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TABLE 26.—Value of foreign-owned United States assets, June 14, 1941—Continued
[In millions of dollars]
1 Excluding gold held under earmark for foreign account by the Federal Reserve Bank of New York, which amounted to $1,916,000,000.
? For statistical purposes only, control was determined on the basis of the ownership of 25 percent or more of the voting stock of corporations and analogous interests in partnerships and other organizations. Less than $50,000.
4 Included in the totals.
5 Taxes, amounting to about $37,850,000, collected under Sec. 503 of the Sugar Act of 1937, to be made available for public relief and civilian defense in the Philippine Islands, are not included in this figure.
NOTE. The figures are rounded and will not necessarily add to the totals. Foreign-controlled enterprises, book value; securities, market value; deposits, stated value; other assets, estimated value.
Source. Treasury Department, Census of Foreign-owned Assets in the United States, pp. 61-63, Government Printing Office, 1944.
TABLE 27.-Estimated value of foreign-owned United States assets, end of 1946 [In millions of dollars]
Foreign investments in the United States_
16, 145 12, 805
3, 340 315
2 3, 025
Notes.-Direct investments, book value; securities, market value; short-term assets and U. S. Government obligations, stated value.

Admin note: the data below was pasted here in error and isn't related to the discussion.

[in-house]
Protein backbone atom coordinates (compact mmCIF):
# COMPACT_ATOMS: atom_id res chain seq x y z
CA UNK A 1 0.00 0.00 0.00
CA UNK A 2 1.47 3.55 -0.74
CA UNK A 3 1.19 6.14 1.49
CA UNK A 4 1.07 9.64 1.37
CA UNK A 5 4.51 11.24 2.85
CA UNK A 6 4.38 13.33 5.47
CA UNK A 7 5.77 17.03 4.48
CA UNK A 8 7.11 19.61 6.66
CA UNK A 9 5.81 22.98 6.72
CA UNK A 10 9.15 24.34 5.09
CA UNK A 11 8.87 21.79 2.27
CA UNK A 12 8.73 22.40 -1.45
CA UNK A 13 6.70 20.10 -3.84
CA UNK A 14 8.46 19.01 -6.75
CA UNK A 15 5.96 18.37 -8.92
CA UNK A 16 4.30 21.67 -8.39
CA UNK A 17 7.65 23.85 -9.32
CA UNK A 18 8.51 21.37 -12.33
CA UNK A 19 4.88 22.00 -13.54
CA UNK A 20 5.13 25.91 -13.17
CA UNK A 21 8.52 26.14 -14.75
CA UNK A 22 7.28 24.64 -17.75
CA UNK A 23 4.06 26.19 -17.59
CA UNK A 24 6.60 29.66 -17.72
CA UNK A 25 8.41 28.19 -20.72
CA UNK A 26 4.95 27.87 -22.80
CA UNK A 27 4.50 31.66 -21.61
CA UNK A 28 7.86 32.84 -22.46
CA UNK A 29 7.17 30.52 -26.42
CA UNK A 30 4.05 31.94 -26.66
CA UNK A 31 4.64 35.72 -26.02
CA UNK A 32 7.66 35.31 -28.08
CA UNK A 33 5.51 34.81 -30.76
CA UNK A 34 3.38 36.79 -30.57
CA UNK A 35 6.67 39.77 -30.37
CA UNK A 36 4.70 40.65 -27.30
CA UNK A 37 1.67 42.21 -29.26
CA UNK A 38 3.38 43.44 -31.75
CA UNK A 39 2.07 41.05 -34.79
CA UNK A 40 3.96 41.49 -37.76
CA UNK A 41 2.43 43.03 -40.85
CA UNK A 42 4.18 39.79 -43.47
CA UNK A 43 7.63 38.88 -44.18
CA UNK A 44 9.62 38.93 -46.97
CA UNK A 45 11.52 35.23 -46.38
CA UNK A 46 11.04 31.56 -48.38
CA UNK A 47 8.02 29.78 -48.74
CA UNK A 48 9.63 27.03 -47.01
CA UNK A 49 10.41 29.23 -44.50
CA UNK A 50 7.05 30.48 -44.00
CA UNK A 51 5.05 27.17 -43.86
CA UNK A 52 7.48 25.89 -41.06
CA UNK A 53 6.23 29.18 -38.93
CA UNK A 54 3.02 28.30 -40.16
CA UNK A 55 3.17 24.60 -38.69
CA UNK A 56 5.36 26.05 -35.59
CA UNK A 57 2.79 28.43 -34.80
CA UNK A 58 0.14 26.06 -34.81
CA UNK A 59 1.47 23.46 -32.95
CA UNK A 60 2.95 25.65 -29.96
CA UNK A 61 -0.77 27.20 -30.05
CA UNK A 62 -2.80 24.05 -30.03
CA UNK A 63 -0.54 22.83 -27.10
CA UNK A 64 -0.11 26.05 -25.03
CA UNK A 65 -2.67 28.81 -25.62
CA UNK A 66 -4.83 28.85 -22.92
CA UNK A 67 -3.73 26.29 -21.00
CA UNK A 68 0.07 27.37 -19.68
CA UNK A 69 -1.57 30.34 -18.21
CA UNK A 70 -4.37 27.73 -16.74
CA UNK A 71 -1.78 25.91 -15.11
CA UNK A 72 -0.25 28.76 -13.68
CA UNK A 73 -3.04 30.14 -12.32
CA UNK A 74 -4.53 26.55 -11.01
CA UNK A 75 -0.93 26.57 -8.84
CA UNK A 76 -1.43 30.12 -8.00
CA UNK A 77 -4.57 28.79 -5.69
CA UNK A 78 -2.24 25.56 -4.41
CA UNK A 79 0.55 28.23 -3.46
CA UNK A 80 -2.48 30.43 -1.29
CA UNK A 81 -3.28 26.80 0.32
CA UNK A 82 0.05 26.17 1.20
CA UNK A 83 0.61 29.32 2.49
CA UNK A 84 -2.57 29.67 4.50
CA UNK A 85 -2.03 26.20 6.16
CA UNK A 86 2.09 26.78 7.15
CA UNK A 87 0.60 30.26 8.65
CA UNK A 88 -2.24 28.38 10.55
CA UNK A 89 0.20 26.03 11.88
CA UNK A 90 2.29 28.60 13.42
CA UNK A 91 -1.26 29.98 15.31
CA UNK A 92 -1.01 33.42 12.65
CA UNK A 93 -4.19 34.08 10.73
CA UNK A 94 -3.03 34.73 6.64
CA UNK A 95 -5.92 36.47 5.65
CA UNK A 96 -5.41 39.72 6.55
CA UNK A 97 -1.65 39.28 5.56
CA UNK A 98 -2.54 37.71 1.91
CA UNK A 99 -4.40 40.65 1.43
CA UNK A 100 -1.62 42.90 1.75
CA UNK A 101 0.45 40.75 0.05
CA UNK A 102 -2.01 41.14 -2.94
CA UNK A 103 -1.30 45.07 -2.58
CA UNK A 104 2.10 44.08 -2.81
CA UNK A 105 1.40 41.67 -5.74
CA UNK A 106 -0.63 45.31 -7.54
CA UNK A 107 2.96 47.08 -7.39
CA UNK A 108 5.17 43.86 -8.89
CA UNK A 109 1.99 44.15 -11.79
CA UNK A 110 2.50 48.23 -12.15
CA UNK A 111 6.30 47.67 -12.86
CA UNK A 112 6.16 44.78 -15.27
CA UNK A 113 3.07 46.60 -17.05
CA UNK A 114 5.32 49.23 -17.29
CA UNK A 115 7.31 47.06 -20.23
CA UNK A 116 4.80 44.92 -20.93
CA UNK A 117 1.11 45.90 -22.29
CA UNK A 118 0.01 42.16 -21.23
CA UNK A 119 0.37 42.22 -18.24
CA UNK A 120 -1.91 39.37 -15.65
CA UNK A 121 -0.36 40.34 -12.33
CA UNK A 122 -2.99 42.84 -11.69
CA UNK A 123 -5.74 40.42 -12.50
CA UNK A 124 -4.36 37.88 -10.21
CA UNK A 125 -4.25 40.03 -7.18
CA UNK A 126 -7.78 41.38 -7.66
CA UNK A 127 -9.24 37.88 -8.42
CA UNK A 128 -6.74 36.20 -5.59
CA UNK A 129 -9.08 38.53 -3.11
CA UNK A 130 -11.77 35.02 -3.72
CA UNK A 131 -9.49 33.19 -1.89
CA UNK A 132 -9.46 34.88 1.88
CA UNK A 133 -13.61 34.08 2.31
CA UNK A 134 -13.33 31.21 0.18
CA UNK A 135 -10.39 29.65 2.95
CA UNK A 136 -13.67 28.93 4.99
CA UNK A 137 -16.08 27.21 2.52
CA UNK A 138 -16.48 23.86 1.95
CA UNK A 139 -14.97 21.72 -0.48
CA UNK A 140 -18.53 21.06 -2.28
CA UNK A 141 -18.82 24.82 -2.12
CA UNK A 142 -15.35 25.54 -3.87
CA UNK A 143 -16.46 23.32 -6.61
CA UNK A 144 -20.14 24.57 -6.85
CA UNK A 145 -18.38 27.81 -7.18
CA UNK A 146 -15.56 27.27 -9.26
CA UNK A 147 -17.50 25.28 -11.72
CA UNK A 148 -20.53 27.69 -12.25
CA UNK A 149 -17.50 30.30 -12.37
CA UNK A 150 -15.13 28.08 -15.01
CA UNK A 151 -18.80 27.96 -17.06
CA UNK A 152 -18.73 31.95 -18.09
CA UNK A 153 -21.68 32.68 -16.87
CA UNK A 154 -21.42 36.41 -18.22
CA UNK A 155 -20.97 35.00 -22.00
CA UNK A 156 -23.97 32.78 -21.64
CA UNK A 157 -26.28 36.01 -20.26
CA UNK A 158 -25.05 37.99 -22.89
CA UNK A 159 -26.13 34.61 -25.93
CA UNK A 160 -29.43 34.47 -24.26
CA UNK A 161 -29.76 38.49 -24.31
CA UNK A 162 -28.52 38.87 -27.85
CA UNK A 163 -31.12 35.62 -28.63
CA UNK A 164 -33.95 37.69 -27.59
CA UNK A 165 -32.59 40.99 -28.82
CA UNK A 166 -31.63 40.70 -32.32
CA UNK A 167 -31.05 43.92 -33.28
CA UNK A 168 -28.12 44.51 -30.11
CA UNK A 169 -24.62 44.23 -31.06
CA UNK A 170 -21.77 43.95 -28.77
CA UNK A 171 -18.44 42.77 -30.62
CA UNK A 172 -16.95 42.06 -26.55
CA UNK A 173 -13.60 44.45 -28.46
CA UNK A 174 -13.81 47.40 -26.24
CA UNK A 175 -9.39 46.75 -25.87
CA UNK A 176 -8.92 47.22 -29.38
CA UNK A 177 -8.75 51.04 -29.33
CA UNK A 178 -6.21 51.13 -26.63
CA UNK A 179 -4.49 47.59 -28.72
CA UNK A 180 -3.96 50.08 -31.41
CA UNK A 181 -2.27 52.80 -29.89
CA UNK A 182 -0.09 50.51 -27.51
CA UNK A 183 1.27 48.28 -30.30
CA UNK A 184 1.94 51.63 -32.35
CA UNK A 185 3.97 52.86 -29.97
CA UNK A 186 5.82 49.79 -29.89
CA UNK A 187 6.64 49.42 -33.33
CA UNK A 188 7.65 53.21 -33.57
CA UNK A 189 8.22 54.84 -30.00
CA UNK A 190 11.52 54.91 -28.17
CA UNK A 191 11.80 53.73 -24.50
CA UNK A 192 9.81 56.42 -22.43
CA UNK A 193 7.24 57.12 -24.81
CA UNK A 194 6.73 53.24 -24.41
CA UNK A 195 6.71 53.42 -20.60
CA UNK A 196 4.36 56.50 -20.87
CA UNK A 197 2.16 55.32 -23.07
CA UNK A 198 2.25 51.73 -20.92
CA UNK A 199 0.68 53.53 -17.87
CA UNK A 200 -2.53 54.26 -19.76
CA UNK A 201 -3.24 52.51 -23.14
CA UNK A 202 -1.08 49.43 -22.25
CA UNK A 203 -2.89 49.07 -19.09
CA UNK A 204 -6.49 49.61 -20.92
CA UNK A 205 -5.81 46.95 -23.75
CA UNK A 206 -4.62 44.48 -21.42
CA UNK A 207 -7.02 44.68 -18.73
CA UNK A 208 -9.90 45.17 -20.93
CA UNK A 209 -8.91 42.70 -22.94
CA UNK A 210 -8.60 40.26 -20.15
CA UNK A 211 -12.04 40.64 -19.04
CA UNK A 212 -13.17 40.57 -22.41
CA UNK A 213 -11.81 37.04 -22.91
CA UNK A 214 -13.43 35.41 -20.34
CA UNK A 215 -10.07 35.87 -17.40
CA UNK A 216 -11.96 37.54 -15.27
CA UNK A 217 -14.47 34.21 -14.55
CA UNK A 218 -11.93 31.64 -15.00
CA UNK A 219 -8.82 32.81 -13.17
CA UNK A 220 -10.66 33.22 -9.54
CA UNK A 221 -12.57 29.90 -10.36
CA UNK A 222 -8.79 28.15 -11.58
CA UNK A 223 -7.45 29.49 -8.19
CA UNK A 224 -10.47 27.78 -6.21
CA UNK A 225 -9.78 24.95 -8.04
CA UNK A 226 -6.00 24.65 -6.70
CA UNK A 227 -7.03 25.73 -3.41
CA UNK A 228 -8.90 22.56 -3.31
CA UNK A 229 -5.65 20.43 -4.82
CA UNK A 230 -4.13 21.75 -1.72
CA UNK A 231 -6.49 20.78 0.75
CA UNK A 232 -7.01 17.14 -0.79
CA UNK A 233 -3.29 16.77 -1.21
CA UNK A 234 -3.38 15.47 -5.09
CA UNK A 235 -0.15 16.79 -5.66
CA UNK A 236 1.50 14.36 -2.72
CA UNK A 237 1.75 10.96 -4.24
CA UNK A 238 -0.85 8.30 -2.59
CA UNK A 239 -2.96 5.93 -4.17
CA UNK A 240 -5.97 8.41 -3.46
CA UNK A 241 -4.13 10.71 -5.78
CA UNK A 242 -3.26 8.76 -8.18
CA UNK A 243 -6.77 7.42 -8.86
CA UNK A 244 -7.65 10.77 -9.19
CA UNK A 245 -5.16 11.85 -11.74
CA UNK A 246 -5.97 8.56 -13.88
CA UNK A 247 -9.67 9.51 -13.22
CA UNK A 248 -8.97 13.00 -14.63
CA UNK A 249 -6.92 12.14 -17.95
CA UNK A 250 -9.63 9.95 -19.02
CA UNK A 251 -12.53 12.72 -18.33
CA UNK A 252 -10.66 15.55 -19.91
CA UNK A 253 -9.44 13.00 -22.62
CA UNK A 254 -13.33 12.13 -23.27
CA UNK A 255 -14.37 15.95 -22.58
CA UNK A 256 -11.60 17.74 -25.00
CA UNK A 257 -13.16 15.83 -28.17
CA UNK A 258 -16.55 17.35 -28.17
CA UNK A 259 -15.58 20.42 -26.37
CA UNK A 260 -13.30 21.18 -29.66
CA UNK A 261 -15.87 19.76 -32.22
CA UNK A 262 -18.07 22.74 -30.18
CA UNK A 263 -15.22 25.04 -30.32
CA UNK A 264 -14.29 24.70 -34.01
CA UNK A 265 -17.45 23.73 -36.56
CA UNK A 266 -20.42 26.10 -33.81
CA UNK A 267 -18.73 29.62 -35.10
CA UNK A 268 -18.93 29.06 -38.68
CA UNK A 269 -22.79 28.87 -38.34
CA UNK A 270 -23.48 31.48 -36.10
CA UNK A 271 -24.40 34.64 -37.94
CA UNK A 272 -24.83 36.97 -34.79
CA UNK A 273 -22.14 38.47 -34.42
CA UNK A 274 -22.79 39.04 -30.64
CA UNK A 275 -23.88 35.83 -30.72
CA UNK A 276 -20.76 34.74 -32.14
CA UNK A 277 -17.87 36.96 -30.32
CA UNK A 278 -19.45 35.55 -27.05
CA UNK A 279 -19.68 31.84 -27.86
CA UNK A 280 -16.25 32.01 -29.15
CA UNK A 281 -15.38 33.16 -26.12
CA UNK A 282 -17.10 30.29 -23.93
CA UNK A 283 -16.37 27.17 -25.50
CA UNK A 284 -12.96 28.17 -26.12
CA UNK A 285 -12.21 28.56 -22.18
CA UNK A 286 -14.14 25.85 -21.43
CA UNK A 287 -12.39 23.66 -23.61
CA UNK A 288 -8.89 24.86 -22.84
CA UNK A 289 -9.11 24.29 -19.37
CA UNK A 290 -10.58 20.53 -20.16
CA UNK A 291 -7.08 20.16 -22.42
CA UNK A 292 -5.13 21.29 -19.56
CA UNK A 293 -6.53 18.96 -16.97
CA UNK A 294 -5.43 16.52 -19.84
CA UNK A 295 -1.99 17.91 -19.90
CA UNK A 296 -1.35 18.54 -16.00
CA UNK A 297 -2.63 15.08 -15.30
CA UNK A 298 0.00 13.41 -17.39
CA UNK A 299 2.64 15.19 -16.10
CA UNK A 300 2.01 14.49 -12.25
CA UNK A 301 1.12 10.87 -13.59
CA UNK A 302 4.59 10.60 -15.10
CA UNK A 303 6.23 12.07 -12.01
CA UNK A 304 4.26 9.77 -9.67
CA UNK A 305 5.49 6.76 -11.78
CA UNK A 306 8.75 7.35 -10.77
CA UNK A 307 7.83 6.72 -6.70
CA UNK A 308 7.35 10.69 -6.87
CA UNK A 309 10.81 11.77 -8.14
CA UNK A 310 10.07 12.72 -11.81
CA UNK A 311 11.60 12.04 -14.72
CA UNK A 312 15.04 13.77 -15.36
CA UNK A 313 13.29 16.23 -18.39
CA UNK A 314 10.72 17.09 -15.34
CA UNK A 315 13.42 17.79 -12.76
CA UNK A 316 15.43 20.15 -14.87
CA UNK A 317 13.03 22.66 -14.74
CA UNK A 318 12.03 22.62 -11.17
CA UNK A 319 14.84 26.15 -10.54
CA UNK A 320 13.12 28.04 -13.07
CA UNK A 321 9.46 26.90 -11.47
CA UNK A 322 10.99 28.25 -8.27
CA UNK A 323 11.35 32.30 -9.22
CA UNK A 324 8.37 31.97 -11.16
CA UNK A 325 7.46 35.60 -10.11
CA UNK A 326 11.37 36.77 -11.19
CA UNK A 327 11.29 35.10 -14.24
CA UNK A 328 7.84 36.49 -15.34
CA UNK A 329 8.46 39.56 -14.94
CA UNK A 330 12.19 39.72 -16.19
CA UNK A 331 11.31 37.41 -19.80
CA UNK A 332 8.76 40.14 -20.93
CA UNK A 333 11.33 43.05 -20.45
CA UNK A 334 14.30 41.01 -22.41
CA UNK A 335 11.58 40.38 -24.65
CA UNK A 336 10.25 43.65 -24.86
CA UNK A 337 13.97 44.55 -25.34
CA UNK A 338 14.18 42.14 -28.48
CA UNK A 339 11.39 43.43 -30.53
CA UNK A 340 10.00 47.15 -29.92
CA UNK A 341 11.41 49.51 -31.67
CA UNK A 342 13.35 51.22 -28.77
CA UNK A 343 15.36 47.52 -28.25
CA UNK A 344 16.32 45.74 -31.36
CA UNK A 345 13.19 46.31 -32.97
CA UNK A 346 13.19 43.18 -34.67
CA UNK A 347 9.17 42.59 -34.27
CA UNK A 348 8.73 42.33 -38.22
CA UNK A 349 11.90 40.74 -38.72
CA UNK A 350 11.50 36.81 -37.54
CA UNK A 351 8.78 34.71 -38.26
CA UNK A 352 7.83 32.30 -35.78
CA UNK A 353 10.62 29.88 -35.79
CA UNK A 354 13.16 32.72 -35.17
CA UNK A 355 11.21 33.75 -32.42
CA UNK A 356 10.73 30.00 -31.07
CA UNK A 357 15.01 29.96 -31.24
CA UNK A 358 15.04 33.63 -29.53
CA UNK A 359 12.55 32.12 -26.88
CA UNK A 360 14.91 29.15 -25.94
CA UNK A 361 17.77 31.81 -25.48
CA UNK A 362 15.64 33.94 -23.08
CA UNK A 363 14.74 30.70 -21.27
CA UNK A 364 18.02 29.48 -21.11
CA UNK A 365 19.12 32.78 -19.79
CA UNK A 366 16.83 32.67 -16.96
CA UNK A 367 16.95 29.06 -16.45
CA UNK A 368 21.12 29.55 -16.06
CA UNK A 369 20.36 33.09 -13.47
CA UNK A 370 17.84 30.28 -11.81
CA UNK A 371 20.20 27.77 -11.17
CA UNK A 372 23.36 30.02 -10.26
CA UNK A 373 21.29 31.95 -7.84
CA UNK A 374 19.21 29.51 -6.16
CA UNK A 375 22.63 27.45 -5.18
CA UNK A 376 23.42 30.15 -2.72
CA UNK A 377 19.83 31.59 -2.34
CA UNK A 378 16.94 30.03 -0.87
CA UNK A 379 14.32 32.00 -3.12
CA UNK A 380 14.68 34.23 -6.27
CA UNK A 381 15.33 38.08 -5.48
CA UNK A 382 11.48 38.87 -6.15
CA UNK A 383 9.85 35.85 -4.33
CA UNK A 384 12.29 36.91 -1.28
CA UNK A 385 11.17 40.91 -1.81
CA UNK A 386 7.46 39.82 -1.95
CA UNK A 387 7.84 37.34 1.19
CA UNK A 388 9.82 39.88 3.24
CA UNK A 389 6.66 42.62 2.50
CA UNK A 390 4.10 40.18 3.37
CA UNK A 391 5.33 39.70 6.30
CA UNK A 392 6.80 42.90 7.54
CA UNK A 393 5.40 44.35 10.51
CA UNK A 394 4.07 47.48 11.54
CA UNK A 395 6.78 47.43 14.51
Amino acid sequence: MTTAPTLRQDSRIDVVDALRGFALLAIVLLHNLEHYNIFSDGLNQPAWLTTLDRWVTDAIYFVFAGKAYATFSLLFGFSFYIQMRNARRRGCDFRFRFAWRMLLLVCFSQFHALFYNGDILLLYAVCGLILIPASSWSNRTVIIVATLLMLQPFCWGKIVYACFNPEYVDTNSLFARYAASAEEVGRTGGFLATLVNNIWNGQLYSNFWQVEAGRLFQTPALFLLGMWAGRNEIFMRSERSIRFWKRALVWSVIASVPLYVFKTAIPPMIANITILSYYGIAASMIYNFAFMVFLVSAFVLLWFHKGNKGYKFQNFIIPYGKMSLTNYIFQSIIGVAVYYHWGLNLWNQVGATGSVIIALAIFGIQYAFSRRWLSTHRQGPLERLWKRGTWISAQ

Source: Based on Treasury Department, TFR-300 data, adjusted by the Department of Commerce and Treasury Department on the basis of current information."
C. UNITED STATES SECURITIES AND OTHER LONG-TERM ASSETS OF COUNTRIES PARTICIPATING IN THE EUROPEAN RECOVERY PROGRAM
Because of the special interest in the subject, estimates of long-term foreign investments in the United States of the 16 countries participating in the European recovery program have been prepared for the information of the committee. (See table 28.) The total long-term assets of these countries as of the middle of 1947 amounted to $4,930,000,000. About $2,200,000,000 consisted of stocks and bonds, the bulk of which are probably of a readily marketable character. Direct investments accounted for an additional $1,700,000,000; these consist of the American branches and subsidiaries of foreign corporations and other United States companies 25 percent of whose voting stock is held abroad. Interests in estates and trusts and other miscellaneous assets, including real estate, account for the remaining $1,000,000,000.
The character of these assets and the measures taken by the principal countries with respect to them are discussed by countries below:
TABLE 28.-Estimated foreign-owned gold reserves and United States assets June 30, 1947 1
[In millions of dollars]
United States assets